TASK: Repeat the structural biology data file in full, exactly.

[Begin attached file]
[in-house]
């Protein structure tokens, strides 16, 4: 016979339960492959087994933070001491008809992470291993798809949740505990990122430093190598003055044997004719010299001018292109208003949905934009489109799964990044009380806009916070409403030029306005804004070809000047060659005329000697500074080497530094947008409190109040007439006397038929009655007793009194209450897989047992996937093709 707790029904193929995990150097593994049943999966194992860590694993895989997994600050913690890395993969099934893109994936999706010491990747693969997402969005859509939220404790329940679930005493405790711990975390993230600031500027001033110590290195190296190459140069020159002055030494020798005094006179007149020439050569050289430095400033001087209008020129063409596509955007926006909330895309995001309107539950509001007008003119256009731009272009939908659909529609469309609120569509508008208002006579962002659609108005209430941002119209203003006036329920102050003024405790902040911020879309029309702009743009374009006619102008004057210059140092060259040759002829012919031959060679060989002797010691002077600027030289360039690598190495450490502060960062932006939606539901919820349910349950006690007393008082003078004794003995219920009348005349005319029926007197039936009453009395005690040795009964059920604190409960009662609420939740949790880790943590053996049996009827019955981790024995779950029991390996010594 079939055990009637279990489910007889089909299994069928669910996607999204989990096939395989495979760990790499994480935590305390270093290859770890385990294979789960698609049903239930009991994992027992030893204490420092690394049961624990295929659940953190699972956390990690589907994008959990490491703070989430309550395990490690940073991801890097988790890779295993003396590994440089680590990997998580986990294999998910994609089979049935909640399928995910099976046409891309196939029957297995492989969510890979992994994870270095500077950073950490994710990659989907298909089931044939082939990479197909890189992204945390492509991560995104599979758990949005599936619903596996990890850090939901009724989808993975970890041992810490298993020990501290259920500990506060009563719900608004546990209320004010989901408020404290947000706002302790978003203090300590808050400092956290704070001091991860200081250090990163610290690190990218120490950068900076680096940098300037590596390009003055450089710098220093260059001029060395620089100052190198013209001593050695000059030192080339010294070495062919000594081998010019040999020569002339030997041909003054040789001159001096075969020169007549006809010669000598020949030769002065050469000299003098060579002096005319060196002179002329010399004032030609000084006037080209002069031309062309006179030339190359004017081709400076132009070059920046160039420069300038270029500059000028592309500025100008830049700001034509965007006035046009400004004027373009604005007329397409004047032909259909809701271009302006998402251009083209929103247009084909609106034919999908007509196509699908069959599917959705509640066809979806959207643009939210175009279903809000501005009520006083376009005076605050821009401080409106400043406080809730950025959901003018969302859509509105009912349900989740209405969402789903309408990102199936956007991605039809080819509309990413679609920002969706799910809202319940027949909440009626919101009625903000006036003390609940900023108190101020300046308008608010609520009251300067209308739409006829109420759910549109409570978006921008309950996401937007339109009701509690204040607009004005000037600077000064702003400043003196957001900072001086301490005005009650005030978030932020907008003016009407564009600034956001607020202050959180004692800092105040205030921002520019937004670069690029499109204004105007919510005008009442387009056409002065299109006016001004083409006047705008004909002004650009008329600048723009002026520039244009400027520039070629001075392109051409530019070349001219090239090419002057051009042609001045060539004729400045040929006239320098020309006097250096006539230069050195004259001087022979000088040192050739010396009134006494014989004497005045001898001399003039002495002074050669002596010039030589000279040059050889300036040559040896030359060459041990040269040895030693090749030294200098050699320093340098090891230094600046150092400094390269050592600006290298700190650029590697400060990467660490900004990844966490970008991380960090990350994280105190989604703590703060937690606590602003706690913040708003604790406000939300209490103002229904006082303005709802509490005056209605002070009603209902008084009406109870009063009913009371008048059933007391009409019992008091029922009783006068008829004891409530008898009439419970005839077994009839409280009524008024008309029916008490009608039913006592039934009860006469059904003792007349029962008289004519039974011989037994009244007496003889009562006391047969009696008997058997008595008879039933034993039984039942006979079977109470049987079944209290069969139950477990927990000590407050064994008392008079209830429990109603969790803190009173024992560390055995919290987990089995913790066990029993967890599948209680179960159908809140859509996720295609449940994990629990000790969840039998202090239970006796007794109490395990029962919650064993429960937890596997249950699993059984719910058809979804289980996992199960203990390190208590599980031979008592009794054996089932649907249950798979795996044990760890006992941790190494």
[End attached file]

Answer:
[in-house]
């Protein structure tokens, strides 16, 4: 016979339960492959087994933070001491008809992470291993798809949740505990990122430093190598003055044997004719010299001018292109208003949905934009489109799964990044009380806009916070409403030029306005804004070809000047060659005329000697500074080497530094947008409190109040007439006397038929009655007793009194209450897989047992996937093709 707790029904193929995990150097593994049943999966194992860590694993895989997994600050913690890395993969099934893109994936999706010491990747693969997402969005859509939220404790329940679930005493405790711990975390993230600031500027001033110590290195190296190459140069020159002055030494020798005094006179007149020439050569050289430095400033001087209008020129063409596509955007926006909330895309995001309107539950509001007008003119256009731009272009939908659909529609469309609120569509508008208002006579962002659609108005209430941002119209203003006036329920102050003024405790902040911020879309029309702009743009374009006619102008004057210059140092060259040759002829012919031959060679060989002797010691002077600027030289360039690598190495450490502060960062932006939606539901919820349910349950006690007393008082003078004794003995219920009348005349005319029926007197039936009453009395005690040795009964059920604190409960009662609420939740949790880790943590053996049996009827019955981790024995779950029991390996010594 079939055990009637279990489910007889089909299994069928669910996607999204989990096939395989495979760990790499994480935590305390270093290859770890385990294979789960698609049903239930009991994992027992030893204490420092690394049961624990295929659940953190699972956390990690589907994008959990490491703070989430309550395990490690940073991801890097988790890779295993003396590994440089680590990997998580986990294999998910994609089979049935909640399928995910099976046409891309196939029957297995492989969510890979992994994870270095500077950073950490994710990659989907298909089931044939082939990479197909890189992204945390492509991560995104599979758990949005599936619903596996990890850090939901009724989808993975970890041992810490298993020990501290259920500990506060009563719900608004546990209320004010989901408020404290947000706002302790978003203090300590808050400092956290704070001091991860200081250090990163610290690190990218120490950068900076680096940098300037590596390009003055450089710098220093260059001029060395620089100052190198013209001593050695000059030192080339010294070495062919000594081998010019040999020569002339030997041909003054040789001159001096075969020169007549006809010669000598020949030769002065050469000299003098060579002096005319060196002179002329010399004032030609000084006037080209002069031309062309006179030339190359004017081709400076132009070059920046160039420069300038270029500059000028592309500025100008830049700001034509965007006035046009400004004027373009604005007329397409004047032909259909809701271009302006998402251009083209929103247009084909609106034919999908007509196509699908069959599917959705509640066809979806959207643009939210175009279903809000501005009520006083376009005076605050821009401080409106400043406080809730950025959901003018969302859509509105009912349900989740209405969402789903309408990102199936956007991605039809080819509309990413679609920002969706799910809202319940027949909440009626919101009625903000006036003390609940900023108190101020300046308008608010609520009251300067209308739409006829109420759910549109409570978006921008309950996401937007339109009701509690204040607009004005000037600077000064702003400043003196957001900072001086301490005005009650005030978030932020907008003016009407564009600034956001607020202050959180004692800092105040205030921002520019937004670069690029499109204004105007919510005008009442387009056409002065299109006016001004083409006047705008004909002004650009008329600048723009002026520039244009400027520039070629001075392109051409530019070349001219090239090419002057051009042609001045060539004729400045040929006239320098020309006097250096006539230069050195004259001087022979000088040192050739010396009134006494014989004497005045001898001399003039002495002074050669002596010039030589000279040059050889300036040559040896030359060459041990040269040895030693090749030294200098050699320093340098090891230094600046150092400094390269050592600006290298700190650029590697400060990467660490900004990844966490970008991380960090990350994280105190989604703590703060937690606590602003706690913040708003604790406000939300209490103002229904006082303005709802509490005056209605002070009603209902008084009406109870009063009913009371008048059933007391009409019992008091029922009783006068008829004891409530008898009439419970005839077994009839409280009524008024008309029916008490009608039913006592039934009860006469059904003792007349029962008289004519039974011989037994009244007496003889009562006391047969009696008997058997008595008879039933034993039984039942006979079977109470049987079944209290069969139950477990927990000590407050064994008392008079209830429990109603969790803190009173024992560390055995919290987990089995913790066990029993967890599948209680179960159908809140859509996720295609449940994990629990000790969840039998202090239970006796007794109490395990029962919650064993429960937890596997249950699993059984719910058809979804289980996992199960203990390190208590599980031979008592009794054996089932649907249950798979795996044990760890006992941790190494």